About Us

Who We Are

Crossroads Gospel Mission started in 1969 as a small prayer group made had a dream of establishing a local rescue mission. Since our charter in 1972, Crossroads has seen a lot of changes. Today we are redefining that dream by offering hope and opportunity for our residents. Crossroads is a non-denominational local ministry focused on providing Christ-centered physical, mental and spiritual growth. Our mission is to present Christ’s love through the gospel as we endeavor to enrich the lives of those in need.

We do this by eliminating barriers and seeking solutions to common life struggles. We believe it is the life changing power of Jesus Christ that begins such a transformation. At Crossroads, we provide short term care, shelter, meals and supportive services to our residents through ministry, discipleship and programs that promote stable living.

We offer our residents a safe place where they can create a new community of support filled with love and encouragement. We offer Christ to our residents. We offer ourselves.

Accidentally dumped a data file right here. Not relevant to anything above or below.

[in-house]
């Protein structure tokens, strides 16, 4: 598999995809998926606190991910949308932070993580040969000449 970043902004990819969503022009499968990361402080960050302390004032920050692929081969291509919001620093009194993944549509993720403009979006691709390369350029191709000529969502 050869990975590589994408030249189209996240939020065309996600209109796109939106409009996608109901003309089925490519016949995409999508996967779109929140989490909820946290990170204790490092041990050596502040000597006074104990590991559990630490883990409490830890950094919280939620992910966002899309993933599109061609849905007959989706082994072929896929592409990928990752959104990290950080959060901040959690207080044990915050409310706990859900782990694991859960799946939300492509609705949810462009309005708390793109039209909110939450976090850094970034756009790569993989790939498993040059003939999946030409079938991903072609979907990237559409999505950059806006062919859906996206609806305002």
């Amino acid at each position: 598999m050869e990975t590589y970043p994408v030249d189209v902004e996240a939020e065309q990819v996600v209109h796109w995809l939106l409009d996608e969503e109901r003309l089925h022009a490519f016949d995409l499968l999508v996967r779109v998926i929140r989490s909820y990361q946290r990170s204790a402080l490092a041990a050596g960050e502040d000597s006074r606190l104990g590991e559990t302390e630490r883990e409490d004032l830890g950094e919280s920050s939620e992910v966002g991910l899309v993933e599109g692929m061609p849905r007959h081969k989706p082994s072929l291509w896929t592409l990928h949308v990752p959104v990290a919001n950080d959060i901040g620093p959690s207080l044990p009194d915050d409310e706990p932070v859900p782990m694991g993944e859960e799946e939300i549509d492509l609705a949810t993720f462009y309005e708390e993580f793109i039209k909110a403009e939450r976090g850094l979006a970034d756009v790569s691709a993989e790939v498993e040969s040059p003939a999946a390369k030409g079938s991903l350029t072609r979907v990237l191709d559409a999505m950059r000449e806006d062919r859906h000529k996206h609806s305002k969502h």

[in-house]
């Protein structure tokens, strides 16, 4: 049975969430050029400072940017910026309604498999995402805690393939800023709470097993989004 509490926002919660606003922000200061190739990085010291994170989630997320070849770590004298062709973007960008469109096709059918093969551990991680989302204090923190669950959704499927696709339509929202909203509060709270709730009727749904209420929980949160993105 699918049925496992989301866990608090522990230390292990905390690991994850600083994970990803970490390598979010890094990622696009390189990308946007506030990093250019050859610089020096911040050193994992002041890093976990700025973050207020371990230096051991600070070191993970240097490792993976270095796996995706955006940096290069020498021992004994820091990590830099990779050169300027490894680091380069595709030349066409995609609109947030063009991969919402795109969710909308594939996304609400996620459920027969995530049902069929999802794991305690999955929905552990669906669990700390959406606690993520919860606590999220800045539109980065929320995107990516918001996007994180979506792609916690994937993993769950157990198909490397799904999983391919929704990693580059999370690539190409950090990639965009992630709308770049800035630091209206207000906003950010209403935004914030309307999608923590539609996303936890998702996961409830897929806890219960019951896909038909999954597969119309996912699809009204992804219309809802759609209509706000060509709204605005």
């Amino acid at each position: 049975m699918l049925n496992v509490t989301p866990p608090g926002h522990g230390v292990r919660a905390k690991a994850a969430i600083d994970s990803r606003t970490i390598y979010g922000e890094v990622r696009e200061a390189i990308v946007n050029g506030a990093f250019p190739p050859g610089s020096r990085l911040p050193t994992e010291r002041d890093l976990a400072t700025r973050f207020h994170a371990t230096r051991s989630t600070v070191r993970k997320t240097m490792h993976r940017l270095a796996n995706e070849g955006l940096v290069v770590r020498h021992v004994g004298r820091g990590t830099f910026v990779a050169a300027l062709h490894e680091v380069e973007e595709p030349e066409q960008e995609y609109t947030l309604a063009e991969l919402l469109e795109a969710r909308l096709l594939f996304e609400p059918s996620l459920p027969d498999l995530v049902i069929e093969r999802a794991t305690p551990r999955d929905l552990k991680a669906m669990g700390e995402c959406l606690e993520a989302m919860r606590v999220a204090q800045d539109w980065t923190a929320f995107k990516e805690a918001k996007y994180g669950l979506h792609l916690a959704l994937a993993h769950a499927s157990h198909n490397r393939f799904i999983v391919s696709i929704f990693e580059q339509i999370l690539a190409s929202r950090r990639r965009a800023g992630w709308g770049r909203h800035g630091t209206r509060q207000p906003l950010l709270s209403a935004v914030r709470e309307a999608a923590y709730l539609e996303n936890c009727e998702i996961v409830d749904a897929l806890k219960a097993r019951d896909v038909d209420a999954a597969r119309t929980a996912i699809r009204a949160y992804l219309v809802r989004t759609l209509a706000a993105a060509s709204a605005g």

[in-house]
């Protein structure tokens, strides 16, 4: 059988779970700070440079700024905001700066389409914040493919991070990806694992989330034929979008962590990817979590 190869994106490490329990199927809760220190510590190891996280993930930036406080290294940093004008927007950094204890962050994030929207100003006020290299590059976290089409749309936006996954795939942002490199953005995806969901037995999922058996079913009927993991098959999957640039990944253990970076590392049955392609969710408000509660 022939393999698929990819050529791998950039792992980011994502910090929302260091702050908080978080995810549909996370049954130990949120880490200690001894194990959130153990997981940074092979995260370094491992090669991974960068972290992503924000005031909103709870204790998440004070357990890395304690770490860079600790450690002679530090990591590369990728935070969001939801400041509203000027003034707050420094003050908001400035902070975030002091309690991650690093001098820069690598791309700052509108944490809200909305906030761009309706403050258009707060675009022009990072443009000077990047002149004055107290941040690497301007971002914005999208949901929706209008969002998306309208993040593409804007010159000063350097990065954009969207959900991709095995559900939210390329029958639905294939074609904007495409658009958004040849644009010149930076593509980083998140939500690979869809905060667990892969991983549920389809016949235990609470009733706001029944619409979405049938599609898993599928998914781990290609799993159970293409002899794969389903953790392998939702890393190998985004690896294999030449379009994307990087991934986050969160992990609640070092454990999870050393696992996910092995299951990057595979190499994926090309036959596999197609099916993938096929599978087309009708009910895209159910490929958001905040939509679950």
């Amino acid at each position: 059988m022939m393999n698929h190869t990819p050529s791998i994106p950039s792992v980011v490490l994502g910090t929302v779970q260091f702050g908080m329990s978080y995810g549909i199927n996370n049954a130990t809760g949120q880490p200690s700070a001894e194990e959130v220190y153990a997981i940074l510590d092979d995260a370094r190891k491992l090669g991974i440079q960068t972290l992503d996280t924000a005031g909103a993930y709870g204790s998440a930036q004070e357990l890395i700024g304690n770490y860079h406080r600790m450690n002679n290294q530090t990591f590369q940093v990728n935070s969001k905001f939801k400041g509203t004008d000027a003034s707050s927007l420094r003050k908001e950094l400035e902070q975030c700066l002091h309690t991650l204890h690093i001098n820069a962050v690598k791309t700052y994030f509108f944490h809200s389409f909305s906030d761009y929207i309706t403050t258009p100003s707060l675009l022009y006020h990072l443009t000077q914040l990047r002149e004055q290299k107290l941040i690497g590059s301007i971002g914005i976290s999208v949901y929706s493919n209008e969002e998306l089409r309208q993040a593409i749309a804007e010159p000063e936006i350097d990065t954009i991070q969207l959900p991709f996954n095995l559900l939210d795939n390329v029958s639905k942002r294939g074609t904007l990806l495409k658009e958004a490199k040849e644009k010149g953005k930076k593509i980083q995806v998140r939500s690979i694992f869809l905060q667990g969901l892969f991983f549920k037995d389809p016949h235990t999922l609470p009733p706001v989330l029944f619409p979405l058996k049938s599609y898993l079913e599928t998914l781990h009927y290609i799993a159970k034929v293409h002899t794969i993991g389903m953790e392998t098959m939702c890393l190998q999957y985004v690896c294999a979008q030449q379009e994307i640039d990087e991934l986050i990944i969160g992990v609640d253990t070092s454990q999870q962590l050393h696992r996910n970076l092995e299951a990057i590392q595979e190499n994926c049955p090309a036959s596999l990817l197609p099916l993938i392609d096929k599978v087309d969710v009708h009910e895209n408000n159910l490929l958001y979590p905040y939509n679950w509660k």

We Might Have the Answer

American correctional facilities are known for their high recidivism rates, which is the revolving door that keeps bringing inmates back to our jails. Nationally 76% of all inmates end up back in jail within 5 years. Isn’t it time that we as a community try to facilitate a change?  We believe that together we can make a difference.  We have a window of opportunity. Getting a job is an important way to reduce one’s chances of repeating the prison cycle. 

OUR ANSWER…

We understand this fact.  We have partnered with many local businesses who want to join us in the solution.  These businesses have offered to help our residents even though many have felony records.

In Cook County, Illinois, a 2017 study found we need to focus on mental health treatment, substance abuse recovery, and job training to give prisoners the tools to survive outside of prison walls.

OUR ANSWER…